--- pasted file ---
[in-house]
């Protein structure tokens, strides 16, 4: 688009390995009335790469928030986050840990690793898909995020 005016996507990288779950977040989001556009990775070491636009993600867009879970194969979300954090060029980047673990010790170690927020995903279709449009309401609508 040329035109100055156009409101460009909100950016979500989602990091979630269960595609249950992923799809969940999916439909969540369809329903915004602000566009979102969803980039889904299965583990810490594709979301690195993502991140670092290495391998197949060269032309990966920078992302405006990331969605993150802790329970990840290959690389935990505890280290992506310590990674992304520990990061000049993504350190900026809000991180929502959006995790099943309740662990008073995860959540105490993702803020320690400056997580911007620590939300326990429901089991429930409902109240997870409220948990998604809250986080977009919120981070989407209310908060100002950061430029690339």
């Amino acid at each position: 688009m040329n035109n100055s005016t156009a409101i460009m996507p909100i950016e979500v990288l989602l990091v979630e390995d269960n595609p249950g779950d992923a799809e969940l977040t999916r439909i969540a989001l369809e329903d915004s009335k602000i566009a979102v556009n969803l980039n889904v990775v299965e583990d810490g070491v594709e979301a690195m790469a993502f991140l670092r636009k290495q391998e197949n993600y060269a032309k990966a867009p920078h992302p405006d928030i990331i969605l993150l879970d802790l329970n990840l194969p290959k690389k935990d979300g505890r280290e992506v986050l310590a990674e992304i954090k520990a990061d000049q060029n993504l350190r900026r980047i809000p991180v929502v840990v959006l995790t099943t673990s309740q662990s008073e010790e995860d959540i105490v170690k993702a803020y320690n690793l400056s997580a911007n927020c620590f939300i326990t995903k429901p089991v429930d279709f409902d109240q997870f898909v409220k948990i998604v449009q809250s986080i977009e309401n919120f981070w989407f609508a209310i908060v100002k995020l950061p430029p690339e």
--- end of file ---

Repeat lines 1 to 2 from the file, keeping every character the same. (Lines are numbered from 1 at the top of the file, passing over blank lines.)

[in-house]
């Protein structure tokens, strides 16, 4: 688009390995009335790469928030986050840990690793898909995020 005016996507990288779950977040989001556009990775070491636009993600867009879970194969979300954090060029980047673990010790170690927020995903279709449009309401609508 040329035109100055156009409101460009909100950016979500989602990091979630269960595609249950992923799809969940999916439909969540369809329903915004602000566009979102969803980039889904299965583990810490594709979301690195993502991140670092290495391998197949060269032309990966920078992302405006990331969605993150802790329970990840290959690389935990505890280290992506310590990674992304520990990061000049993504350190900026809000991180929502959006995790099943309740662990008073995860959540105490993702803020320690400056997580911007620590939300326990429901089991429930409902109240997870409220948990998604809250986080977009919120981070989407209310908060100002950061430029690339």